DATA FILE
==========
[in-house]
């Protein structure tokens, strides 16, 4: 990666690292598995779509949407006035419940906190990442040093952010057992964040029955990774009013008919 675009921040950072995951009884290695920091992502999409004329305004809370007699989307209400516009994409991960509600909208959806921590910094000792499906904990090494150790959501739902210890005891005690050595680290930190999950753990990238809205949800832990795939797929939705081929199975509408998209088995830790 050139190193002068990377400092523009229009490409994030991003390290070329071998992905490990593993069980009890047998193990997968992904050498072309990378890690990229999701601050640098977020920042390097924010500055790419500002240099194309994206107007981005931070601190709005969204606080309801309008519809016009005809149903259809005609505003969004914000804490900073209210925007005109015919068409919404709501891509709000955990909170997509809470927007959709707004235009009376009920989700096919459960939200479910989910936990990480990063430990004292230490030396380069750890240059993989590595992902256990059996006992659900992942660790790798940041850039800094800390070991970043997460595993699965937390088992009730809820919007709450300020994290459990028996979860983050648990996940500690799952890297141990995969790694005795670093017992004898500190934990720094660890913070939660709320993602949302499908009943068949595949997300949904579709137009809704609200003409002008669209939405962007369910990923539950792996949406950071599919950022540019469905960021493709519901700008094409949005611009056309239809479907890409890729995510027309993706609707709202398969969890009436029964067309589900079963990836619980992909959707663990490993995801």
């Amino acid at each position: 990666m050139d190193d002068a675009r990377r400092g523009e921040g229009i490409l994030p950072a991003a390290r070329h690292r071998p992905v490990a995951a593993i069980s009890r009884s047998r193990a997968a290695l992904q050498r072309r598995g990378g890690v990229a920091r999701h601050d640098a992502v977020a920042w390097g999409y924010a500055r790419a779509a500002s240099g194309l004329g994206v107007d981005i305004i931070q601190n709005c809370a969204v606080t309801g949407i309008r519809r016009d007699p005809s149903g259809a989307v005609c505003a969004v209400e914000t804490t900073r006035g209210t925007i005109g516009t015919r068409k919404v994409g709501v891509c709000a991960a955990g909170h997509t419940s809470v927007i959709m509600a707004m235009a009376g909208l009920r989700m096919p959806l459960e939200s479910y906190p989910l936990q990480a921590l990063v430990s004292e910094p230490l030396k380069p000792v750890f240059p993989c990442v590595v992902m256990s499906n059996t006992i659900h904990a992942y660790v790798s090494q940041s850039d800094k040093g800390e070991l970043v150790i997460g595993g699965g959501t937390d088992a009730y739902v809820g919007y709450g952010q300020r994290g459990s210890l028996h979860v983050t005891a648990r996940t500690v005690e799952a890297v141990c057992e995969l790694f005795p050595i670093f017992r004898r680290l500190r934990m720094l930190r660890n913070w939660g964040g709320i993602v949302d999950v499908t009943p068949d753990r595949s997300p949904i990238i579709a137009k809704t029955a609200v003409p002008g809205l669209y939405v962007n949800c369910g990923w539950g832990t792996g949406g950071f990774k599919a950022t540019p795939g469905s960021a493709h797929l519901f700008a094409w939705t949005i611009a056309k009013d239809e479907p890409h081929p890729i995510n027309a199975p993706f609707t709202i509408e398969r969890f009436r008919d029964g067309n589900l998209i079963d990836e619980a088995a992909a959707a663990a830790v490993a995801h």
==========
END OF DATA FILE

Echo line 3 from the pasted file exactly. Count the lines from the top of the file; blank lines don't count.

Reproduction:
């Amino acid at each position: 990666m050139d190193d002068a675009r990377r400092g523009e921040g229009i490409l994030p950072a991003a390290r070329h690292r071998p992905v490990a995951a593993i069980s009890r009884s047998r193990a997968a290695l992904q050498r072309r598995g990378g890690v990229a920091r999701h601050d640098a992502v977020a920042w390097g999409y924010a500055r790419a779509a500002s240099g194309l004329g994206v107007d981005i305004i931070q601190n709005c809370a969204v606080t309801g949407i309008r519809r016009d007699p005809s149903g259809a989307v005609c505003a969004v209400e914000t804490t900073r006035g209210t925007i005109g516009t015919r068409k919404v994409g709501v891509c709000a991960a955990g909170h997509t419940s809470v927007i959709m509600a707004m235009a009376g909208l009920r989700m096919p959806l459960e939200s479910y906190p989910l936990q990480a921590l990063v430990s004292e910094p230490l030396k380069p000792v750890f240059p993989c990442v590595v992902m256990s499906n059996t006992i659900h904990a992942y660790v790798s090494q940041s850039d800094k040093g800390e070991l970043v150790i997460g595993g699965g959501t937390d088992a009730y739902v809820g919007y709450g952010q300020r994290g459990s210890l028996h979860v983050t005891a648990r996940t500690v005690e799952a890297v141990c057992e995969l790694f005795p050595i670093f017992r004898r680290l500190r934990m720094l930190r660890n913070w939660g964040g709320i993602v949302d999950v499908t009943p068949d753990r595949s997300p949904i990238i579709a137009k809704t029955a609200v003409p002008g809205l669209y939405v962007n949800c369910g990923w539950g832990t792996g949406g950071f990774k599919a950022t540019p795939g469905s960021a493709h797929l519901f700008a094409w939705t949005i611009a056309k009013d239809e479907p890409h081929p890729i995510n027309a199975p993706f609707t709202i509408e398969r969890f009436r008919d029964g067309n589900l998209i079963d990836e619980a088995a992909a959707a663990a830790v490993a995801h």